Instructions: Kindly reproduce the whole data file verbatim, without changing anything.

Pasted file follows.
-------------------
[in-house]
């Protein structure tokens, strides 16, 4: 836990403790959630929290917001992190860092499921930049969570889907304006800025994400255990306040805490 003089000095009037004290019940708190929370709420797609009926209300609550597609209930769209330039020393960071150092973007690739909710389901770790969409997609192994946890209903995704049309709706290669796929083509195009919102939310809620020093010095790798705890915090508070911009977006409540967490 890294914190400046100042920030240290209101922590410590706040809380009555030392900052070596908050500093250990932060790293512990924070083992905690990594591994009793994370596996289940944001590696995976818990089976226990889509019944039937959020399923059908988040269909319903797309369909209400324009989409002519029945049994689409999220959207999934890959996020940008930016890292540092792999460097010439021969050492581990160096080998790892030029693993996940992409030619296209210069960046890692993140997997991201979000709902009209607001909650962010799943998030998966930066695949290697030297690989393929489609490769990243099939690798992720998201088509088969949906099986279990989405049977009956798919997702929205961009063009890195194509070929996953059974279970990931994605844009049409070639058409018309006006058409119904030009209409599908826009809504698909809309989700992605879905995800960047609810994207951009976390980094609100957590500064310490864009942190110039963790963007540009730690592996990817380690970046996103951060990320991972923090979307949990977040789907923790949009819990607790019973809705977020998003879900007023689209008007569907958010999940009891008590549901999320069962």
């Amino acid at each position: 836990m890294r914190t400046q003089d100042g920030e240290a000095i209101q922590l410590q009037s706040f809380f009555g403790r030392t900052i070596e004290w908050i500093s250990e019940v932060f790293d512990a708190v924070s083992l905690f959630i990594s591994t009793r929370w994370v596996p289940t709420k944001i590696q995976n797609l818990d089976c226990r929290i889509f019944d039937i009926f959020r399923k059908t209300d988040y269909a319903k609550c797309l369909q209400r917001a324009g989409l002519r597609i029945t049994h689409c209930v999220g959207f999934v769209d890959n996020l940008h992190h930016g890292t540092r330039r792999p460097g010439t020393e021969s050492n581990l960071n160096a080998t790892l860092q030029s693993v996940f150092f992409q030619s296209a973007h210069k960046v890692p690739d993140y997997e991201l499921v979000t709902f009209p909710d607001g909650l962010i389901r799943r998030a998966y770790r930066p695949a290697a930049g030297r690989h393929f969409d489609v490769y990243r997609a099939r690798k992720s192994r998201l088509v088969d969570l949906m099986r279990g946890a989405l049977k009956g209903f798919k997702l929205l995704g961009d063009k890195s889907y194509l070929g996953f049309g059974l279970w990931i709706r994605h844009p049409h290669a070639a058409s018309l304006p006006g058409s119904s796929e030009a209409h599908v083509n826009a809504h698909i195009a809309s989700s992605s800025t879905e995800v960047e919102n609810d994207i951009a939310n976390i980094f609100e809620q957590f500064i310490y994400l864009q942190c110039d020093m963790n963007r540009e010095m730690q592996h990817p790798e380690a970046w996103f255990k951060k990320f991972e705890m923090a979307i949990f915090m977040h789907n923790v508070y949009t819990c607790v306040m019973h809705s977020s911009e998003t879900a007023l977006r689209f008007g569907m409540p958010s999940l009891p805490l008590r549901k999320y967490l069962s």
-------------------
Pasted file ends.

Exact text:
[in-house]
């Protein structure tokens, strides 16, 4: 836990403790959630929290917001992190860092499921930049969570889907304006800025994400255990306040805490 003089000095009037004290019940708190929370709420797609009926209300609550597609209930769209330039020393960071150092973007690739909710389901770790969409997609192994946890209903995704049309709706290669796929083509195009919102939310809620020093010095790798705890915090508070911009977006409540967490 890294914190400046100042920030240290209101922590410590706040809380009555030392900052070596908050500093250990932060790293512990924070083992905690990594591994009793994370596996289940944001590696995976818990089976226990889509019944039937959020399923059908988040269909319903797309369909209400324009989409002519029945049994689409999220959207999934890959996020940008930016890292540092792999460097010439021969050492581990160096080998790892030029693993996940992409030619296209210069960046890692993140997997991201979000709902009209607001909650962010799943998030998966930066695949290697030297690989393929489609490769990243099939690798992720998201088509088969949906099986279990989405049977009956798919997702929205961009063009890195194509070929996953059974279970990931994605844009049409070639058409018309006006058409119904030009209409599908826009809504698909809309989700992605879905995800960047609810994207951009976390980094609100957590500064310490864009942190110039963790963007540009730690592996990817380690970046996103951060990320991972923090979307949990977040789907923790949009819990607790019973809705977020998003879900007023689209008007569907958010999940009891008590549901999320069962």
């Amino acid at each position: 836990m890294r914190t400046q003089d100042g920030e240290a000095i209101q922590l410590q009037s706040f809380f009555g403790r030392t900052i070596e004290w908050i500093s250990e019940v932060f790293d512990a708190v924070s083992l905690f959630i990594s591994t009793r929370w994370v596996p289940t709420k944001i590696q995976n797609l818990d089976c226990r929290i889509f019944d039937i009926f959020r399923k059908t209300d988040y269909a319903k609550c797309l369909q209400r917001a324009g989409l002519r597609i029945t049994h689409c209930v999220g959207f999934v769209d890959n996020l940008h992190h930016g890292t540092r330039r792999p460097g010439t020393e021969s050492n581990l960071n160096a080998t790892l860092q030029s693993v996940f150092f992409q030619s296209a973007h210069k960046v890692p690739d993140y997997e991201l499921v979000t709902f009209p909710d607001g909650l962010i389901r799943r998030a998966y770790r930066p695949a290697a930049g030297r690989h393929f969409d489609v490769y990243r997609a099939r690798k992720s192994r998201l088509v088969d969570l949906m099986r279990g946890a989405l049977k009956g209903f798919k997702l929205l995704g961009d063009k890195s889907y194509l070929g996953f049309g059974l279970w990931i709706r994605h844009p049409h290669a070639a058409s018309l304006p006006g058409s119904s796929e030009a209409h599908v083509n826009a809504h698909i195009a809309s989700s992605s800025t879905e995800v960047e919102n609810d994207i951009a939310n976390i980094f609100e809620q957590f500064i310490y994400l864009q942190c110039d020093m963790n963007r540009e010095m730690q592996h990817p790798e380690a970046w996103f255990k951060k990320f991972e705890m923090a979307i949990f915090m977040h789907n923790v508070y949009t819990c607790v306040m019973h809705s977020s911009e998003t879900a007023l977006r689209f008007g569907m409540p958010s999940l009891p805490l008590r549901k999320y967490l069962s």